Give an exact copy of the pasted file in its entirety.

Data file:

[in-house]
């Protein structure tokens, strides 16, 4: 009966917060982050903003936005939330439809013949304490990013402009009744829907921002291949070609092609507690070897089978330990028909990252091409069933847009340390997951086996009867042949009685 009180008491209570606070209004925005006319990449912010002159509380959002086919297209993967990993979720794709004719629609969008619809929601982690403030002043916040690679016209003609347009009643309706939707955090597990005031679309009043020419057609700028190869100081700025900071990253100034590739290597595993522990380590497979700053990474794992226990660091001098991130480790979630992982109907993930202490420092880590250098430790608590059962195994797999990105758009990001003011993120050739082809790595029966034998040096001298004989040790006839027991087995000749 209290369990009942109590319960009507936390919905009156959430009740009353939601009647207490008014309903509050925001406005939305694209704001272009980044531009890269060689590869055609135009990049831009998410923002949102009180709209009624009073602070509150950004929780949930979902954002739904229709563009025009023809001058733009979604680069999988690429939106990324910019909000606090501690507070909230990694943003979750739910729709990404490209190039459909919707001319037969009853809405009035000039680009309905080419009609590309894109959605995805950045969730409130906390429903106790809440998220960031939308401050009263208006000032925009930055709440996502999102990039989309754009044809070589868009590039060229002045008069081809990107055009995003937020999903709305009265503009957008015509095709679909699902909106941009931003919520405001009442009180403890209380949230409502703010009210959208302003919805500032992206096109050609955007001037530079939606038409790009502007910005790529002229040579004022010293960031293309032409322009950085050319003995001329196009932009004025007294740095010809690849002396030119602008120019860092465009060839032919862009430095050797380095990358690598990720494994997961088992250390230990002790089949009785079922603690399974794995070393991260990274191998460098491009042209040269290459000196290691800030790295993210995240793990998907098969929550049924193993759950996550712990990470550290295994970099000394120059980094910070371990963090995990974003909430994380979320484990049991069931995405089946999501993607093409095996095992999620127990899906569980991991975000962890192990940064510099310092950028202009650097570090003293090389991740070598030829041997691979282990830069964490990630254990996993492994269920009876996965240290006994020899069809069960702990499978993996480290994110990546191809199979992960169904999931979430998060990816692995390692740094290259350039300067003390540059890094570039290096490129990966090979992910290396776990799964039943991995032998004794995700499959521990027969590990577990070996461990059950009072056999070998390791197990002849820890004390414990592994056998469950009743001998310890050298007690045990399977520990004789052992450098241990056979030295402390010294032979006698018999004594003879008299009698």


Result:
[in-house]
């Protein structure tokens, strides 16, 4: 009966917060982050903003936005939330439809013949304490990013402009009744829907921002291949070609092609507690070897089978330990028909990252091409069933847009340390997951086996009867042949009685 009180008491209570606070209004925005006319990449912010002159509380959002086919297209993967990993979720794709004719629609969008619809929601982690403030002043916040690679016209003609347009009643309706939707955090597990005031679309009043020419057609700028190869100081700025900071990253100034590739290597595993522990380590497979700053990474794992226990660091001098991130480790979630992982109907993930202490420092880590250098430790608590059962195994797999990105758009990001003011993120050739082809790595029966034998040096001298004989040790006839027991087995000749 209290369990009942109590319960009507936390919905009156959430009740009353939601009647207490008014309903509050925001406005939305694209704001272009980044531009890269060689590869055609135009990049831009998410923002949102009180709209009624009073602070509150950004929780949930979902954002739904229709563009025009023809001058733009979604680069999988690429939106990324910019909000606090501690507070909230990694943003979750739910729709990404490209190039459909919707001319037969009853809405009035000039680009309905080419009609590309894109959605995805950045969730409130906390429903106790809440998220960031939308401050009263208006000032925009930055709440996502999102990039989309754009044809070589868009590039060229002045008069081809990107055009995003937020999903709305009265503009957008015509095709679909699902909106941009931003919520405001009442009180403890209380949230409502703010009210959208302003919805500032992206096109050609955007001037530079939606038409790009502007910005790529002229040579004022010293960031293309032409322009950085050319003995001329196009932009004025007294740095010809690849002396030119602008120019860092465009060839032919862009430095050797380095990358690598990720494994997961088992250390230990002790089949009785079922603690399974794995070393991260990274191998460098491009042209040269290459000196290691800030790295993210995240793990998907098969929550049924193993759950996550712990990470550290295994970099000394120059980094910070371990963090995990974003909430994380979320484990049991069931995405089946999501993607093409095996095992999620127990899906569980991991975000962890192990940064510099310092950028202009650097570090003293090389991740070598030829041997691979282990830069964490990630254990996993492994269920009876996965240290006994020899069809069960702990499978993996480290994110990546191809199979992960169904999931979430998060990816692995390692740094290259350039300067003390540059890094570039290096490129990966090979992910290396776990799964039943991995032998004794995700499959521990027969590990577990070996461990059950009072056999070998390791197990002849820890004390414990592994056998469950009743001998310890050298007690045990399977520990004789052992450098241990056979030295402390010294032979006698018999004594003879008299009698």